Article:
How a first-time renovator turned a tired terraced house into a supermodel home
Jo Mclaughlin’s first ever renovation is a triumphant tale of how she turned a dilapidated terraced house into a dream residence.
When Jo Mclaughlin agreed to buy a ramshackle terrace house that appeared to be riddled with damp, she was nervous about the scale of the project. “I’d never done a big renovation before but I felt like buying the house was meant to be,” she says.
Jo had put her roadside home in a sought-after Leeds village on the market in the hope of moving to a quieter spot nearby. Within three days the ‘Sold’ sign went up and, just as she despaired of finding another house in the area, a ‘For Sale’ board was erected outside the run-down end terrace.
“It was tiny and a total wreck with no heating and lots of damp but I’m quite good at visualising and I could see that it had potential so I bought it,” says Jo, who has transformed the property into a sensational home.
Not only has she doubled the size of the house, she has used her natural flair for design to create gorgeous interiors. She began with a small sitting room, downstairs shower room and tiny kitchen on the ground floor plus two bedrooms and a toilet upstairs.
Now, thanks to a side extension built from reclaimed stone and a reconfiguration of existing space, she has a large, open-plan living space with kitchen, dining and sitting areas plus a snug, utility room and wet room. Upstairs, she has three bedrooms, an ensuite bathroom and a house bathroom.
While the renovation tested her mettle, there was also good news. What she thought was rising damp was, in fact, condensation. “The house had been fitted with plastic windows and all the fireplaces had been blocked up so the builders explained that the house couldn’t breathe. They opened up the fireplaces and within two weeks, the whole place was dry,” says Jo, who used John Sykes and Sons builders in Horsforth.
When it came to fitting out and decorating the house, she was in her element. “I work for a pharmaceutical company but interiors is my hobby. I enjoy reading magazines like Living Etc. and I love styling rooms,” she says.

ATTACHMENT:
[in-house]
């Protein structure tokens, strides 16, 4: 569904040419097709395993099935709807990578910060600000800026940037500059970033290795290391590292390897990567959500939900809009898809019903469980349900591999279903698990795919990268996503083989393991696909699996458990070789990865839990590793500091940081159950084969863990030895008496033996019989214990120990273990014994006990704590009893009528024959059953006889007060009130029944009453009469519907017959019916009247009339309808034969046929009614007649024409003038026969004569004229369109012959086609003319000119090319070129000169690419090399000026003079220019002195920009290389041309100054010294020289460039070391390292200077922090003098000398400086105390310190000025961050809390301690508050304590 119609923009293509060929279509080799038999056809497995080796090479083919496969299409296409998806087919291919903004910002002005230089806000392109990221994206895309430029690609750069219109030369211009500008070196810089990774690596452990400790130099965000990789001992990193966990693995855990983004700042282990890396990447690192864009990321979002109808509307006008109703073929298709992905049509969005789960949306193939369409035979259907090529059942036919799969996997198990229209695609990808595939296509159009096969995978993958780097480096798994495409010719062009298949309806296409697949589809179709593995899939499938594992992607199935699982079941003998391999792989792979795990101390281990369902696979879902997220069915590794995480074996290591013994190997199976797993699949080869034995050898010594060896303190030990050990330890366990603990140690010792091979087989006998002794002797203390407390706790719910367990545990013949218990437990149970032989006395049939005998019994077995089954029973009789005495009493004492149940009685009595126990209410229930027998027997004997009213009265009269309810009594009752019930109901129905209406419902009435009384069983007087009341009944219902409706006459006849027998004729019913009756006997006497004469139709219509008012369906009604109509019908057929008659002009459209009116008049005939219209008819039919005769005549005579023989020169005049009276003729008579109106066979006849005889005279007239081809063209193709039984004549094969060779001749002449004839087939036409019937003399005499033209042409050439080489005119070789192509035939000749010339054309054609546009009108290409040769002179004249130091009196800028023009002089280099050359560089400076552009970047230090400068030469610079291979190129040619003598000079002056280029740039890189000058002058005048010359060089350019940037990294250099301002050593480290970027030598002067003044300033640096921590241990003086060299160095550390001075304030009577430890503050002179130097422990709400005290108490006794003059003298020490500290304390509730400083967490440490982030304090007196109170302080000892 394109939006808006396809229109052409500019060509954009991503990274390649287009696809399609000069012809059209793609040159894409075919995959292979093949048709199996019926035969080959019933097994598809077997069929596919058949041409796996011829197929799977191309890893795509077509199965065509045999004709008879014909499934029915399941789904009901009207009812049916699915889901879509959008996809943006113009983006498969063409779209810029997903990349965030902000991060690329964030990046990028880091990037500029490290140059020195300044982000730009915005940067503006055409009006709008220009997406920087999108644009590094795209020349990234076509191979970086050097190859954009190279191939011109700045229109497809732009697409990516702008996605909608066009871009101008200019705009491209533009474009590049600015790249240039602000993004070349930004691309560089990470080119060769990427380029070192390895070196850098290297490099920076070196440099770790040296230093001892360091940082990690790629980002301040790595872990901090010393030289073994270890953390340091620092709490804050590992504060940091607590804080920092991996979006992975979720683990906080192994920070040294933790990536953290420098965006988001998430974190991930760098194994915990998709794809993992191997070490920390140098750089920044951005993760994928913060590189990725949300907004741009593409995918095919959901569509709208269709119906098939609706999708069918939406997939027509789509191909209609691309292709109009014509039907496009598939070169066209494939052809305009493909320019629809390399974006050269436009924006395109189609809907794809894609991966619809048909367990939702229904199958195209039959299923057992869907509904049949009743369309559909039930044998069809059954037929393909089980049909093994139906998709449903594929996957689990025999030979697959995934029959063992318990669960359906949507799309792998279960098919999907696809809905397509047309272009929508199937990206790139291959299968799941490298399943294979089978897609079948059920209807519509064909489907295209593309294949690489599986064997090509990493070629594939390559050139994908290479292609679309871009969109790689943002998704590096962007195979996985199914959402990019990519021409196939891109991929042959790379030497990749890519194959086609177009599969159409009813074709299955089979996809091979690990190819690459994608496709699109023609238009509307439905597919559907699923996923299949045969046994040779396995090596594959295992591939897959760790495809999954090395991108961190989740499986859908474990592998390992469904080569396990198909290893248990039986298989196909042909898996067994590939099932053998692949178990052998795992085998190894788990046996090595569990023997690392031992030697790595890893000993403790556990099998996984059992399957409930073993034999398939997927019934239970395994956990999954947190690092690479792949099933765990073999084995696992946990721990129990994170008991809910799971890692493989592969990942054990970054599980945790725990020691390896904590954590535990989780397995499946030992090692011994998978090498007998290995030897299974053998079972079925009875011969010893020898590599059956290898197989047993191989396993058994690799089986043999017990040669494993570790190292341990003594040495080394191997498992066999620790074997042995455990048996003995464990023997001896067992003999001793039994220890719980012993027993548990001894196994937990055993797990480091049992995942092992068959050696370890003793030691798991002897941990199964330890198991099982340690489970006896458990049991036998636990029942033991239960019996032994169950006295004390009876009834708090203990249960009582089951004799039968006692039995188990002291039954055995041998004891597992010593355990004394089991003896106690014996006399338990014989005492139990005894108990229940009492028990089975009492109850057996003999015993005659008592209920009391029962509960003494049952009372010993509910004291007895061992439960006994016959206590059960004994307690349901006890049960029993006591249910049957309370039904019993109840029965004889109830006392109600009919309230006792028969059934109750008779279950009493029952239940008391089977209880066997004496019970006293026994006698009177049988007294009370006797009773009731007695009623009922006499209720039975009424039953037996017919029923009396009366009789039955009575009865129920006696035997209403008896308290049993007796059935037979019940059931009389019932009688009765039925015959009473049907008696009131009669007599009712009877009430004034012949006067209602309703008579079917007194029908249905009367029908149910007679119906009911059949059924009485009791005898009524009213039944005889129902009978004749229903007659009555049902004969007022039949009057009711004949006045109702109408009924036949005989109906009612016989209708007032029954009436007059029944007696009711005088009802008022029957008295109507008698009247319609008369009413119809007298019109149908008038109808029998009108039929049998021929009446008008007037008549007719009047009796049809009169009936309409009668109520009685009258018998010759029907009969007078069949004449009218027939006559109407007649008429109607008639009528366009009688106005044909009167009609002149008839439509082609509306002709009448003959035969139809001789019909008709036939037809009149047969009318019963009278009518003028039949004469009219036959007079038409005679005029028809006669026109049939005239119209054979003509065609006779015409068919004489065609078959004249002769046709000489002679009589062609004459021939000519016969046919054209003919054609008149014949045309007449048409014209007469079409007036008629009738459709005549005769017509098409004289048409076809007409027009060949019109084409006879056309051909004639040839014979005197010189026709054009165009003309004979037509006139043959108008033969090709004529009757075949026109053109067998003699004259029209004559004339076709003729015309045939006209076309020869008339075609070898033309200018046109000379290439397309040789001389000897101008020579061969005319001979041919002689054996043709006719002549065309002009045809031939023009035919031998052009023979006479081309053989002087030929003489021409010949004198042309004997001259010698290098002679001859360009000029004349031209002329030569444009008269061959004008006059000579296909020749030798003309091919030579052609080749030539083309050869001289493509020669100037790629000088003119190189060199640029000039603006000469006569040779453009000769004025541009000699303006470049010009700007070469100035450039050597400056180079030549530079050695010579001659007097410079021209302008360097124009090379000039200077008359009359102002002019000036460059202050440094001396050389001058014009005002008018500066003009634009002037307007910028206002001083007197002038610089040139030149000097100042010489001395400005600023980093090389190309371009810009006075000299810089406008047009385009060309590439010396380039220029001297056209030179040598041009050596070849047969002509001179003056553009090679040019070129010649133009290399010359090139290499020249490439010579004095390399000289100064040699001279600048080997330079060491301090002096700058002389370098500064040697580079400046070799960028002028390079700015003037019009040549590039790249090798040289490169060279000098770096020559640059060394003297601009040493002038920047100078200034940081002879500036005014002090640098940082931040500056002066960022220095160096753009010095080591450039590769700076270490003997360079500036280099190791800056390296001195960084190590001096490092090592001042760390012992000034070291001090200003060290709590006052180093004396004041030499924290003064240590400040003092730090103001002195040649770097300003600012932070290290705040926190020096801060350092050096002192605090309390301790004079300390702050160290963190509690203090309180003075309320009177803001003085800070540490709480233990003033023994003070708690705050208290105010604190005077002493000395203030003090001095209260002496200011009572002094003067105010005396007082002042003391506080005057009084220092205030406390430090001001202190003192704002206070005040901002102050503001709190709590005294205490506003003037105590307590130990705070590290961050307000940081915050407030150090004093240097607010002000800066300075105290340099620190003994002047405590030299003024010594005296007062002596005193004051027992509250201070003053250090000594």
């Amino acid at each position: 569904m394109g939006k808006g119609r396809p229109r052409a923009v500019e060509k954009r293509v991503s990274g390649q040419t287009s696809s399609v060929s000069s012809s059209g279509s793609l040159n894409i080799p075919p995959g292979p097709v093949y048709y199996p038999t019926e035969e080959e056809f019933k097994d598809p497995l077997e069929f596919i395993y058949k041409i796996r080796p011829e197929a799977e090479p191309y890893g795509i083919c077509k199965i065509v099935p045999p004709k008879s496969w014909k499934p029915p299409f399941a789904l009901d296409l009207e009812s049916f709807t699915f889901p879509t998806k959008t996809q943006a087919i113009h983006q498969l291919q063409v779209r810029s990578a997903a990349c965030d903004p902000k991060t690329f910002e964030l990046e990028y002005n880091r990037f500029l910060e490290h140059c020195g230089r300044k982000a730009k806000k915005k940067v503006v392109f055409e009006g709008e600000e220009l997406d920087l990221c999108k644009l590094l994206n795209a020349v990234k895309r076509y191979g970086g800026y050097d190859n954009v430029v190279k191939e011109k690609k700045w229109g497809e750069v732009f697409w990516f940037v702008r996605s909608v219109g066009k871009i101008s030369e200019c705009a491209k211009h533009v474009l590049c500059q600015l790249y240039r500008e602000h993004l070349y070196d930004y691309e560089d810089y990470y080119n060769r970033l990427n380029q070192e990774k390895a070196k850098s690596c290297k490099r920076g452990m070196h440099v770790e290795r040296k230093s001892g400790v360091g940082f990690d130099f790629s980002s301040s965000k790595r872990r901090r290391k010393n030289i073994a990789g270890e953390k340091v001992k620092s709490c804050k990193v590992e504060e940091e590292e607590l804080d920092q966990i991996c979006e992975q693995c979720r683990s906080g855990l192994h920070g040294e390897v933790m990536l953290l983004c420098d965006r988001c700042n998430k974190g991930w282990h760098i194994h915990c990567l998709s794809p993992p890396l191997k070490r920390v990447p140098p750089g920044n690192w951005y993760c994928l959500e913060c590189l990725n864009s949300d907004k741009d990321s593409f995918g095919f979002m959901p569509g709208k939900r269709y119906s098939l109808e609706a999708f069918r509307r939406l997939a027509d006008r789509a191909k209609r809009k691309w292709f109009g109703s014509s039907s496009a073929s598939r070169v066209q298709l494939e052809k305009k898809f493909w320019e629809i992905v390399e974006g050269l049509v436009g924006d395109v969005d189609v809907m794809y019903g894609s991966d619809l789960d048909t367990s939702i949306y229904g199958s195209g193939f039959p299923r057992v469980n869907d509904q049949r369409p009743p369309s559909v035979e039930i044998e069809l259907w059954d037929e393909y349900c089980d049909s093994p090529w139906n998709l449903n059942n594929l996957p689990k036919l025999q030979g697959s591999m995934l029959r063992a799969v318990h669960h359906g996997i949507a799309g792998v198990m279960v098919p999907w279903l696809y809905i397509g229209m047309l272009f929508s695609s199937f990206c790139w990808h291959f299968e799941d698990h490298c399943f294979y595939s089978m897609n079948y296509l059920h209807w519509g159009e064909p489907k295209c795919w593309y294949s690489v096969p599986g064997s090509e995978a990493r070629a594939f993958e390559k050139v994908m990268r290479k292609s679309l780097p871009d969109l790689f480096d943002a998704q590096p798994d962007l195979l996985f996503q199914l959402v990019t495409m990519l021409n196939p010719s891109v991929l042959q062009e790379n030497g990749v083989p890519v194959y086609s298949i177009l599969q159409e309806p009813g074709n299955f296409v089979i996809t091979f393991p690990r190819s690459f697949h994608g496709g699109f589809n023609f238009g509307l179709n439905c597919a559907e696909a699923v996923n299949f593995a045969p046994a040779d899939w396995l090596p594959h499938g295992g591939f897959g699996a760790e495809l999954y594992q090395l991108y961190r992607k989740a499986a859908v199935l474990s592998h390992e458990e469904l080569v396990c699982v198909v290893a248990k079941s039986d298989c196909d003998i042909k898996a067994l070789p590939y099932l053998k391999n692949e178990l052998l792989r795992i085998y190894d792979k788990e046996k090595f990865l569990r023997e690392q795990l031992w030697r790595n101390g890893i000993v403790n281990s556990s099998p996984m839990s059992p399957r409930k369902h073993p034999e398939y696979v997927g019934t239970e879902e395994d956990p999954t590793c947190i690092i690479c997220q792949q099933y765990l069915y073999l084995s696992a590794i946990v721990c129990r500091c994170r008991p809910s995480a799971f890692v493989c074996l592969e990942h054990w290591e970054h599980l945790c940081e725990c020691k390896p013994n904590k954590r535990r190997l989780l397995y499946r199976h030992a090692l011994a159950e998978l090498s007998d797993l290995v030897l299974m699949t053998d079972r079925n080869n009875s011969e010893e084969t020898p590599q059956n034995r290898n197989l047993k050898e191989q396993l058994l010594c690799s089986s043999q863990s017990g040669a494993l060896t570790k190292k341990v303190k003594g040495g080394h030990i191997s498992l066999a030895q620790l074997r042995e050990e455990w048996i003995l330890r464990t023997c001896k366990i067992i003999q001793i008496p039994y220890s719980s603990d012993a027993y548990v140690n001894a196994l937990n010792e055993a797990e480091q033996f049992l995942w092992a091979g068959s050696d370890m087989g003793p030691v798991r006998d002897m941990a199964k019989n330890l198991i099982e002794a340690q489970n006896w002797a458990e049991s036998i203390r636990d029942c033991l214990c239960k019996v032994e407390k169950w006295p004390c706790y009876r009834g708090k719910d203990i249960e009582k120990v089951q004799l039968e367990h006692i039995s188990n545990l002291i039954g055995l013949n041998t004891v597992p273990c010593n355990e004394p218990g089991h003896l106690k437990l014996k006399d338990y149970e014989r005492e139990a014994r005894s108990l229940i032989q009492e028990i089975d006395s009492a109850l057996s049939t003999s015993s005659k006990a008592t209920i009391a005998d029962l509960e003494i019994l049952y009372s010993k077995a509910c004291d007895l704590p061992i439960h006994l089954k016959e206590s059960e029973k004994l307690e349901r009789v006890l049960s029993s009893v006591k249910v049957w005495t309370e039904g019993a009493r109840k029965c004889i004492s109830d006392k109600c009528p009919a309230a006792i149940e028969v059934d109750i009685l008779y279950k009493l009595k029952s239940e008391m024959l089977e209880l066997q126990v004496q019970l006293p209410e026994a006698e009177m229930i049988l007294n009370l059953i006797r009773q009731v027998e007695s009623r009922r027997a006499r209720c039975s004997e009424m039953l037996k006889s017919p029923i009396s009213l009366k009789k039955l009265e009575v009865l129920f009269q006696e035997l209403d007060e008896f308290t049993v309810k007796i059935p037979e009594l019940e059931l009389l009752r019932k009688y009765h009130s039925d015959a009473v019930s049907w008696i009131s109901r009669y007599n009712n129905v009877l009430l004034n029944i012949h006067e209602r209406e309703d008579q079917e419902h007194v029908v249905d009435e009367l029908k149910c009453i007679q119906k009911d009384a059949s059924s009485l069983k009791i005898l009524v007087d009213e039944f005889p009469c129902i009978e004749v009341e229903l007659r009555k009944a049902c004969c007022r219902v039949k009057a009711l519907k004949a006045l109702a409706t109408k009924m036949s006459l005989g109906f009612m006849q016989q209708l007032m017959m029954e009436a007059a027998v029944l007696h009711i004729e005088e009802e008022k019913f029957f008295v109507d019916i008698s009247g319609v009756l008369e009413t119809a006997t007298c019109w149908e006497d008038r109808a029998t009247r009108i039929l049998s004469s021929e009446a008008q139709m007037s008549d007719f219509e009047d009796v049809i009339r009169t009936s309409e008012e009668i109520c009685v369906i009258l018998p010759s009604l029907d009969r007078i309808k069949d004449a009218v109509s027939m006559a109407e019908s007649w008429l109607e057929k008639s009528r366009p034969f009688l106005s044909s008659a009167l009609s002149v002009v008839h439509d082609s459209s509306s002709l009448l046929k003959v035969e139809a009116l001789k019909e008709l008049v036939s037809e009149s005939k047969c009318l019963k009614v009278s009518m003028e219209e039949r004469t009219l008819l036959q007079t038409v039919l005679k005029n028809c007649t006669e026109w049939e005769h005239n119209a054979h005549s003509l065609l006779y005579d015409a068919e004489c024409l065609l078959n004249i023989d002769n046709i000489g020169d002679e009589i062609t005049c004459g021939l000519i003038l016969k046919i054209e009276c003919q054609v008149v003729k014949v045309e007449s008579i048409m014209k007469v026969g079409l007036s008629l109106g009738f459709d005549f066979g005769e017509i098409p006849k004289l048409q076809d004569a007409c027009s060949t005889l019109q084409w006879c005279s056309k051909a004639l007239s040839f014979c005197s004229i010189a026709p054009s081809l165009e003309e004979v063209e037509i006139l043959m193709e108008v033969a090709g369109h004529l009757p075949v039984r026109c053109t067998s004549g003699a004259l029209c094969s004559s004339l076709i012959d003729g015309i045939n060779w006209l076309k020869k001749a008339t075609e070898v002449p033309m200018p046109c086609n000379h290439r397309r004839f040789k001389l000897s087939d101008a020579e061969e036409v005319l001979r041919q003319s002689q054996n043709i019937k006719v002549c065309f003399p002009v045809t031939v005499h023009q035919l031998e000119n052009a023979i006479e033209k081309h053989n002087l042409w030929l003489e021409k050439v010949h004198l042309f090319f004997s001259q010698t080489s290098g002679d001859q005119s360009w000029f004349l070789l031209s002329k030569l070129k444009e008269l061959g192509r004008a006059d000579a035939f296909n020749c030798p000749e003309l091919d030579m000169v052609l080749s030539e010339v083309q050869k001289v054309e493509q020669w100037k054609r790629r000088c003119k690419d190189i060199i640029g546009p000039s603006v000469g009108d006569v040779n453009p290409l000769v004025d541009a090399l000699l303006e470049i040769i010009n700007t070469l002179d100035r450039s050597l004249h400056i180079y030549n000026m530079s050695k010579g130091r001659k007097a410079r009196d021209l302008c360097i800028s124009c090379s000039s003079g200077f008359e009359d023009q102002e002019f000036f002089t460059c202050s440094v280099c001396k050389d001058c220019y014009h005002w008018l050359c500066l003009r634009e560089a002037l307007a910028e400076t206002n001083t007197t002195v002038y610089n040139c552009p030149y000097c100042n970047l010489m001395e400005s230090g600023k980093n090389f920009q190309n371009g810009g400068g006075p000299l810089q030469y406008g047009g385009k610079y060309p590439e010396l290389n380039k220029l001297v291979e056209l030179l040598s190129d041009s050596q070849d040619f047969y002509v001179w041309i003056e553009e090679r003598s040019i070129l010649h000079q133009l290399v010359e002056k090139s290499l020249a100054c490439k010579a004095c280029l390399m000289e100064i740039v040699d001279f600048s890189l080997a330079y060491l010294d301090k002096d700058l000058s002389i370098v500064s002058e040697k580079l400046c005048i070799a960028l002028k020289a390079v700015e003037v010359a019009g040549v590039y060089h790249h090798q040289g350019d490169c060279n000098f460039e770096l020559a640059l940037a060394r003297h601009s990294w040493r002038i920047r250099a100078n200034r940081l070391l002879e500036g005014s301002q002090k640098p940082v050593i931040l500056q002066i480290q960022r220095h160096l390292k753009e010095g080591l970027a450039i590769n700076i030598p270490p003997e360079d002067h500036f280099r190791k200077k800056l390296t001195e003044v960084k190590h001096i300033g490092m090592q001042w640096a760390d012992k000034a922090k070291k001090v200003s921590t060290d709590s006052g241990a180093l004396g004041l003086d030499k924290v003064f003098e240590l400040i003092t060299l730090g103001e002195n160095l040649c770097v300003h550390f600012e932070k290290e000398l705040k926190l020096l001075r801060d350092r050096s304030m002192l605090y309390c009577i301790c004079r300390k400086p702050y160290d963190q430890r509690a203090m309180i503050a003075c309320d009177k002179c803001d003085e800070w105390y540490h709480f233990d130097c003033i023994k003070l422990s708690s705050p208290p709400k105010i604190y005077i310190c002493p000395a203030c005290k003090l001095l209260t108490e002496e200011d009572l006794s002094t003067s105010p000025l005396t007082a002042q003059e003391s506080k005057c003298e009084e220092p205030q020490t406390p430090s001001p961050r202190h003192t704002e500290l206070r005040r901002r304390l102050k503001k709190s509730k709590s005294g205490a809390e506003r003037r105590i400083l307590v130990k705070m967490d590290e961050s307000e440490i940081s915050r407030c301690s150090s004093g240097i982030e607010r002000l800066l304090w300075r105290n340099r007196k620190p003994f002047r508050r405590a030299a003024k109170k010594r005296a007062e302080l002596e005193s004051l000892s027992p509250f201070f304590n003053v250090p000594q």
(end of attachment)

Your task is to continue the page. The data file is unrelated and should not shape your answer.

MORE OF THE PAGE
Determined to invest in quality where it mattered, her kitchen is from the Main Company, which is based in Green Hammerton and has a design service and its own team of craftsmen. The handleless wood cabinets are painted in Farrow & Ball’s Downpipe and are deliberately timeless. Rather than wall cupboards, Jo opted for shelves, which give a greater sense of space.
She was also able to use one of her best finds – a batch of vintage tiles that she bought from the French House in York. “I bought the tiles two days after I bought the house because I fell in love with them. It was a risk but it worked out and there were just enough for the splashback,” she says.
The kitchen island is the piece de resistance and has a wraparound concrete worktop, along with an antique brass panel to add contrast and character. “It looks particularly lovely when the sun hits it and will get better with age,” says Alex Main, who now runs the long-established Main Company with his brother, Tom.
Jo added some stools from Made.com at Redbrick Mill, Batley, and some industrial-style lights above the island, which are from Industville. “I love the kitchen. Alex Main and I designed it together and it’s got everything I need, including a little drinks cabinet above the oven and storage and a small fridge in the island where I keep milk and butter,” says Jo, whose list of favourite things also includes the Crittall screen windows.
“I spoke to some suppliers in London who were quite dismissive and then I found KJA in Barnsley who are authorised Crittall distributors. They were brilliant and the cost was only a fraction more than bi-fold doors.”
Elsewhere, she exchanged the old plastic windows for wood-framed ones. The living space reflects Jo’s love of boho and vintage finds, along with some investment pieces.
The tan sofa is from Heal’s, the Ladderax shelving was from eBay, the Murano lights from Renaissance in London and her G-Plan coffee table is from Oakwood Vintage on Gledhow Park Avenue in Leeds.
In the snug, there is a House of Sloane sofa covered in Anna Hayman fabric, which was an ex-display bargain, and the rug is from Covet in Ilkley. Art is a big feature on the walls, though a fabulous feature wall in Troop wallpaper by House of Hackney is one of the main stars in the bathroom. The others are the reclaimed marble sink and the vintage cabinet it sits in, plus the brass and gold taps and a reclaimed metal locker now painted pink.
Outside, the garden includes a terrace, a rill and lawns and was designed by Josh Chapman and implemented by First Light landscaping of Leeds. It all looks so good that it caught the eye of Leeds-based Lifestyle Locations, which sources property for film and photography shoots, and is now on its books. “I absolutely love this house,” says Jo. “It was a big project but it was worth all the time, effort and expense that went into it.”
Useful Contacts The Main Company kitchens, Green Hammerton, www.maincompany.com; Lifestyle Locations,
www.lifestylelocations.co.uk; John Sykes Builders, www.sykesbuild.com; KJA Crittall specialists, www.kjaservices.co.uk; Heal’s at Redbrick Mill, Batley, www.redbrickmill.co.uk; House of Sloane interiors, www.houseofsloane.co.uk; Covet, Ilkley and Harrogate,
www.covetshop.net; Oakwood Vintage, Gledhow Park Avenue, Leeds; Josh Chapman, www.joshchapmangardendesign.co.uk